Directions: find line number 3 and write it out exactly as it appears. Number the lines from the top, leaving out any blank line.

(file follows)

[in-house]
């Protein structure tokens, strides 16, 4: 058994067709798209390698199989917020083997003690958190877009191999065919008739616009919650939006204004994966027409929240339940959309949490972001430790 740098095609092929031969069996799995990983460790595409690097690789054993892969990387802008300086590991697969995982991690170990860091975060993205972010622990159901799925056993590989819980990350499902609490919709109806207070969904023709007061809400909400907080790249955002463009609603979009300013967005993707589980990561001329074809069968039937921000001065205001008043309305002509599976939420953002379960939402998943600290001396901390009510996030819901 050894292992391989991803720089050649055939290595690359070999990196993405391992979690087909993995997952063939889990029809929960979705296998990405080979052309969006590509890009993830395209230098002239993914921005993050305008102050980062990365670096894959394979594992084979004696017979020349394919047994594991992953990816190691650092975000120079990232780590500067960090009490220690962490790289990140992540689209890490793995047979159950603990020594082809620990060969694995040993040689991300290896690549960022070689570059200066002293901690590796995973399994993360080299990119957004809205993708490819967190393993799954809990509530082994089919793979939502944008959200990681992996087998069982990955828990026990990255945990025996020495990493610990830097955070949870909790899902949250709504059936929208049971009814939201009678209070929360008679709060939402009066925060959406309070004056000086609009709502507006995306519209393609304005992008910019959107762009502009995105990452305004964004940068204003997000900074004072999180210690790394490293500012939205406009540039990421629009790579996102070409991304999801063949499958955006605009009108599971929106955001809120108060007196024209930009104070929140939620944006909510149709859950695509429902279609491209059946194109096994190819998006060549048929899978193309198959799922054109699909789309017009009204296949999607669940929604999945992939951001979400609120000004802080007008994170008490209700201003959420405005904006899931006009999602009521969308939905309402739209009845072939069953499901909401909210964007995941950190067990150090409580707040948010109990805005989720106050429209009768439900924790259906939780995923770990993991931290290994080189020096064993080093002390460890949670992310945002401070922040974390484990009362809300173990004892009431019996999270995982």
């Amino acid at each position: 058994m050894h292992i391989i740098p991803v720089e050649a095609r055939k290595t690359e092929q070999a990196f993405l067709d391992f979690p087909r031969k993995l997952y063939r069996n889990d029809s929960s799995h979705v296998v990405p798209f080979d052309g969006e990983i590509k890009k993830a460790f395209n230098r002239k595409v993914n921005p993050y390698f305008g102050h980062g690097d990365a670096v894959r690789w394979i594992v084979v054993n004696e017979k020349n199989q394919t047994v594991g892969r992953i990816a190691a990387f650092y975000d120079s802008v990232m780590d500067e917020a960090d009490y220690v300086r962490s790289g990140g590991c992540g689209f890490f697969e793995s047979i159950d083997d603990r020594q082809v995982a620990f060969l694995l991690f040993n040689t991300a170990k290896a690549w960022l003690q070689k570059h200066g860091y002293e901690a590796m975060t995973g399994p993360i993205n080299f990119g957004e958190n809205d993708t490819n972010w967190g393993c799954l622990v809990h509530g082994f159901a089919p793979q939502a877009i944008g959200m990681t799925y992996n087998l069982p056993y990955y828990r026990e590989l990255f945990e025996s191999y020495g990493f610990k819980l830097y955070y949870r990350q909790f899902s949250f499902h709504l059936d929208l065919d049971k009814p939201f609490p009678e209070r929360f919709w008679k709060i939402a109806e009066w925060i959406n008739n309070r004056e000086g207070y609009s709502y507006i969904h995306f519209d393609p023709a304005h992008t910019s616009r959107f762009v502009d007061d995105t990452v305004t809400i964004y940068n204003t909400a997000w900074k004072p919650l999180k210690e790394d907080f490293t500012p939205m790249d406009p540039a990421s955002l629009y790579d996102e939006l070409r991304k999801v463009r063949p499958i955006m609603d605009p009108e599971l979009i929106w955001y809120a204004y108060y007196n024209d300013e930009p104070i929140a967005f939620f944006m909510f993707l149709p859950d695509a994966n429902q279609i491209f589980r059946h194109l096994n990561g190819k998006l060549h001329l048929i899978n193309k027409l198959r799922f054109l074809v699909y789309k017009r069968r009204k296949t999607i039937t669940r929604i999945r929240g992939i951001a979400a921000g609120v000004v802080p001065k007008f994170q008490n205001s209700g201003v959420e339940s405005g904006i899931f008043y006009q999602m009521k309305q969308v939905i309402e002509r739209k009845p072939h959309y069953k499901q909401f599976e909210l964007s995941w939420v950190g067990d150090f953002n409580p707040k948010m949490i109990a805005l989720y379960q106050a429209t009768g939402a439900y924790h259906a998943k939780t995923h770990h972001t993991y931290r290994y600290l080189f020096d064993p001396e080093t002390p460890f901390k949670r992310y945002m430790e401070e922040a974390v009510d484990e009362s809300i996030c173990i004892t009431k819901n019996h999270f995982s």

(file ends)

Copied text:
């Amino acid at each position: 058994m050894h292992i391989i740098p991803v720089e050649a095609r055939k290595t690359e092929q070999a990196f993405l067709d391992f979690p087909r031969k993995l997952y063939r069996n889990d029809s929960s799995h979705v296998v990405p798209f080979d052309g969006e990983i590509k890009k993830a460790f395209n230098r002239k595409v993914n921005p993050y390698f305008g102050h980062g690097d990365a670096v894959r690789w394979i594992v084979v054993n004696e017979k020349n199989q394919t047994v594991g892969r992953i990816a190691a990387f650092y975000d120079s802008v990232m780590d500067e917020a960090d009490y220690v300086r962490s790289g990140g590991c992540g689209f890490f697969e793995s047979i159950d083997d603990r020594q082809v995982a620990f060969l694995l991690f040993n040689t991300a170990k290896a690549w960022l003690q070689k570059h200066g860091y002293e901690a590796m975060t995973g399994p993360i993205n080299f990119g957004e958190n809205d993708t490819n972010w967190g393993c799954l622990v809990h509530g082994f159901a089919p793979q939502a877009i944008g959200m990681t799925y992996n087998l069982p056993y990955y828990r026990e590989l990255f945990e025996s191999y020495g990493f610990k819980l830097y955070y949870r990350q909790f899902s949250f499902h709504l059936d929208l065919d049971k009814p939201f609490p009678e209070r929360f919709w008679k709060i939402a109806e009066w925060i959406n008739n309070r004056e000086g207070y609009s709502y507006i969904h995306f519209d393609p023709a304005h992008t910019s616009r959107f762009v502009d007061d995105t990452v305004t809400i964004y940068n204003t909400a997000w900074k004072p919650l999180k210690e790394d907080f490293t500012p939205m790249d406009p540039a990421s955002l629009y790579d996102e939006l070409r991304k999801v463009r063949p499958i955006m609603d605009p009108e599971l979009i929106w955001y809120a204004y108060y007196n024209d300013e930009p104070i929140a967005f939620f944006m909510f993707l149709p859950d695509a994966n429902q279609i491209f589980r059946h194109l096994n990561g190819k998006l060549h001329l048929i899978n193309k027409l198959r799922f054109l074809v699909y789309k017009r069968r009204k296949t999607i039937t669940r929604i999945r929240g992939i951001a979400a921000g609120v000004v802080p001065k007008f994170q008490n205001s209700g201003v959420e339940s405005g904006i899931f008043y006009q999602m009521k309305q969308v939905i309402e002509r739209k009845p072939h959309y069953k499901q909401f599976e909210l964007s995941w939420v950190g067990d150090f953002n409580p707040k948010m949490i109990a805005l989720y379960q106050a429209t009768g939402a439900y924790h259906a998943k939780t995923h770990h972001t993991y931290r290994y600290l080189f020096d064993p001396e080093t002390p460890f901390k949670r992310y945002m430790e401070e922040a974390v009510d484990e009362s809300i996030c173990i004892t009431k819901n019996h999270f995982s």